As reported by Judy Blaisdell of the Maine Dept. of Ag, April 2011
- PHF=“Potentially Hazardous Food”, non acidic processed foods.
- HACCP=Hazard Analysis Critical Control Points, see “Cider”.
Fruits, berries and vegetables — no permits necessary if unprocessed.
Potatoes — no permits necessary if unprocessed.
Meats of all kinds — Must be slaughtered under Inspection (state or USDA). (A list of slaughterhouses in Maine can be found here.) Will require a retail meat license, label review and a mobile vendor license.
Milk (goat or cow) — requires a Milk Distributor License, will require a mobile vendor license to sell from farmers’ markets.
Pickles, jams, jellies, chutneys, salsa, etc. – Acidified foods, must have process review done by a food processing authority. If the product is determined to be NOT Potentially hazardous it may be manufactured in the home kitchen under a Home food manufacturing license. Potentially Hazardous Foods (PHF) CANNOT be manufactured in the home kitchen and will require a Commercial Processing License. Will require a mobile vendor license to sell from farmers’ markets.
Cider – Will require a cider processing license, possibly a HACCP plan, and will require a mobile vendor license to sell from farmers’ markets. HACCP, Hazard Analysis Critical Control Points, is a food safety system aimed at identifying and preventing hazards from contaminating food. Cider that is not pasteurized or UV treated needs to be produced under a HACCP plan or be labeled with a warning label.
From the cider processing regulations:
- II. Acceptable Processing Methods and Controls
- Processors of apple juice and cider must use one of the following processes:
- Treatment by ultraviolet light;
- Production under a State of Maine approved HACCP plan; or
- Production in a sanitary environment and conspicuously labeled “Not Pasteurized, Keep Refrigerated”, and “WARNING: This product has not been pasteurized. It may contain harmful bacteria that can cause serious illness in children, the elderly, and persons with weakened immune systems” on the principal display panel of the label.
Cheeses (soft or hard; cow, goat or sheep) — Milk Distributor license, and mobile vendor license to sell at farmers’ market.
Yogurt, Kefir, Gelatto, etc. — Milk Distributor/frozen dessert manufacturer license, and mobile vendor license to sell at farmers’ market.
Maple Syrup — Maple syrup processing license, will require a mobile vendor license to sell at a farmers’ market.
Honey — Will require a mobile vendor license to sell from Farmers’ markets. Home food processing license if bottling, raw honey comb can be sold with no license.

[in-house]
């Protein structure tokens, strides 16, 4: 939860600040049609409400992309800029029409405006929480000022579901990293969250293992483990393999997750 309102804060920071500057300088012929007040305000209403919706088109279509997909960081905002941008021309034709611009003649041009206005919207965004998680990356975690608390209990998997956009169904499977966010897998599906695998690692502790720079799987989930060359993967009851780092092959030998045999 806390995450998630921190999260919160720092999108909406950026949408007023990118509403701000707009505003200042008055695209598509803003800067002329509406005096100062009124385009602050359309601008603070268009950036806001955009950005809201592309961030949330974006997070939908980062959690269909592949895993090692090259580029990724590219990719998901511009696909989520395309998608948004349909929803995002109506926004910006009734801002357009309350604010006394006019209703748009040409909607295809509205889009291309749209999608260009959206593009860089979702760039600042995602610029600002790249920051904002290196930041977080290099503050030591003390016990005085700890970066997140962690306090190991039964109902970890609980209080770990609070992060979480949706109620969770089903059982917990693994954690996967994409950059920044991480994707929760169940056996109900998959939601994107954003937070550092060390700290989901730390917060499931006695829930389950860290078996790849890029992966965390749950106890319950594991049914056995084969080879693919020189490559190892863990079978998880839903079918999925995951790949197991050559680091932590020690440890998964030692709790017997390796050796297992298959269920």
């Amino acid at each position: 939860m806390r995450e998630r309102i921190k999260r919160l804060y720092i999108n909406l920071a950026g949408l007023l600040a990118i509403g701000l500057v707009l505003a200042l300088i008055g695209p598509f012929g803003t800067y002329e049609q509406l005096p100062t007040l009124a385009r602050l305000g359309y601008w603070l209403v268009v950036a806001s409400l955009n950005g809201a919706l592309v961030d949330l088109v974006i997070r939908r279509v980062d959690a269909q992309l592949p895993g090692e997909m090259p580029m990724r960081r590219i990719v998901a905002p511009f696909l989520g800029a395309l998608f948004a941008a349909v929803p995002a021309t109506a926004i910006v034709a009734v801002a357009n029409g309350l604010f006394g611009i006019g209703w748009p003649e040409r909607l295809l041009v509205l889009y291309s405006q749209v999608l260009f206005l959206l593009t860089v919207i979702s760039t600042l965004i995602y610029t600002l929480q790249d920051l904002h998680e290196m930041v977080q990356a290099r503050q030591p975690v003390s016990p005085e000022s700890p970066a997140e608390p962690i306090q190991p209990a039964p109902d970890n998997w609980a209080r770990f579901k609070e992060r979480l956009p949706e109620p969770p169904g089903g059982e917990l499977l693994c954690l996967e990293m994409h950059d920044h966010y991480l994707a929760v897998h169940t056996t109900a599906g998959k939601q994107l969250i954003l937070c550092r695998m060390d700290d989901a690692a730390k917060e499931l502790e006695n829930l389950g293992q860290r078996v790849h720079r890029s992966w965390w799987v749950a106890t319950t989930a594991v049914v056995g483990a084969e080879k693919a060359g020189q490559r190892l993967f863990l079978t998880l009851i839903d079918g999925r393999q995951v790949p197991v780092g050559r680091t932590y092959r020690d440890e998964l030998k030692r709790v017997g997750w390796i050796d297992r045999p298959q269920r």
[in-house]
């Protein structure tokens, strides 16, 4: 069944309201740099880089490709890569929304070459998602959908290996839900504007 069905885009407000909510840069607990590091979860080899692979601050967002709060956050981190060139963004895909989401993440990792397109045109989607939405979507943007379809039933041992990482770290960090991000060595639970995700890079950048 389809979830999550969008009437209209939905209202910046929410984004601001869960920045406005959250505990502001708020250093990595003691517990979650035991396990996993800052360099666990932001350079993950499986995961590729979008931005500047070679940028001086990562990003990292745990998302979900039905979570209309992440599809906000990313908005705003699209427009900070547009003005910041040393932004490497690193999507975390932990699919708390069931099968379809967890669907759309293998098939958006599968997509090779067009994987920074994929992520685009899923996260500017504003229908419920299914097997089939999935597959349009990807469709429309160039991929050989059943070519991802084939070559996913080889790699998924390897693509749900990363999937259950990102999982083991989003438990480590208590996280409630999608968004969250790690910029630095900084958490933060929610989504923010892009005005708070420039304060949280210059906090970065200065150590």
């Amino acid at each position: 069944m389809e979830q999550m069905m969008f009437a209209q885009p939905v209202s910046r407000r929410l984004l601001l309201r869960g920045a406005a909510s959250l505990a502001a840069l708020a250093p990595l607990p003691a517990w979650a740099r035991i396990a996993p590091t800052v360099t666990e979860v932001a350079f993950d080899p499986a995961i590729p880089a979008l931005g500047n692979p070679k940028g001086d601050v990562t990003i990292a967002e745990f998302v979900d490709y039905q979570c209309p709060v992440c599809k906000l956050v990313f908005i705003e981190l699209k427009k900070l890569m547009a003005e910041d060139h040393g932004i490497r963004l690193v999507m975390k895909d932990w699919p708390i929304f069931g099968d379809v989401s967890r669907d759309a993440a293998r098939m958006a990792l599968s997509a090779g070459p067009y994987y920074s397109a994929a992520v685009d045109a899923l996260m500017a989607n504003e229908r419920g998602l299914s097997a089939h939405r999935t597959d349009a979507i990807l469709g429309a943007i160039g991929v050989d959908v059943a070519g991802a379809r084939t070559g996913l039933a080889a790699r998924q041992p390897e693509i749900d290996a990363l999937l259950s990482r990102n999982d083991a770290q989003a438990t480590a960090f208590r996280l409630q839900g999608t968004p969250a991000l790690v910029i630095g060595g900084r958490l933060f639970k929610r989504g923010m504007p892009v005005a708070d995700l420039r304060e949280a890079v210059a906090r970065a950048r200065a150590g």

Baked goods — Home Food Manufacturing license if baking in the home or a bakery license for a commercial location, also requires a mobile vendor license to sell at a farmers’ market.
Eggs — If producers have less than 3000 birds they are exempt from license and inspection. Eggs must be kept refrigerated at 45º F or less and must be labeled properly, which includes your name and address with zip code, quantity declaration, product identity. If packing into recycled cartons, it is necessary to obscure or obliterate any USDA marks of inspection and any other company names.
Prepared, ready-to-eat foods — Food service is licensed through DHHS Health Inspection Program. Please contact HIP at 287-5671 for licensing information.
Fermented vegetable foods (Tempeh, Kim Chi, Sour Kraut, etc.) — will require a process review from a food processing authority. Can be done at UMO food science dept. Contact Dr. Al Bushway at 581-1629, if it is determined this is not a PHF and the process is determined to be appropriate for the home kitchen it may be made under a Home Food Manufacturing license. Otherwise it will require a commercial processing license. In either case a mobile vendor’s license is needed to sell at a farmers’ market.
Fish— Any processed fish has to be processed in a commercial facility licensed as a commercial food processor. Requires a mobile vendors license to sell at a farmers’ market.[Lobstermen are the only fishermen that are allowed to sell their product without any other licensing (besides the mobile vendor license mentioned above.) It has to be the lobsterman’s own product (caught on their boat,) and the lobsterman has to be the one selling it.
This includes if a lobsterman wants to sell any other fish other than his own lobsters. -Colleen Hanlon-Smith/MFFM, spring 2013]
Sprouts — defined as a PHF by US FDA, must be grown and processed in a licensed facility, cannot be done in the home kitchen. Requires a commercial food processors license and a mobile vendors license to sell at a farmers’ market.
Garden Seedlings — Each permanent location requires a license to sell nursery stock (plants). This would mean the growing location should be licensed, but not each farmers’ market location. http://www.maine.gov/agriculture/pi/horticulture/licensing.htm.
Ornamental crops (trees, flowers, hanging baskets) — Each permanent location requires a license to sell nursery stock (plants). This would mean the growing location should be licensed, but not each farmers’ market location. http://www.maine.gov/agriculture/pi/horticulture/licensing.htm.
Wreathes and Christmas trees — It is not necessary to obtain a Maine nursery stock license to sell cut Christmas trees and wreaths. Shipping such items out of state, however, is more complicated. See http://www.maine.gov/agriculture/pi/horticulture/wreaths.htm.
Pet Foods — Individuals wanting to sell pet food (dog food, dog biscuits, etc.) need to register each product with the ME Dept of Ag. Here is a link to the application: http://www.maine.gov/agriculture/qar/qarforms/FeedSeedApp07.pdf
Non-consumable products (ie; candles) - Refer to the Dep’t of Admin & Finance for a Retail Certificate. http://www.maine.gov/cgi-bin/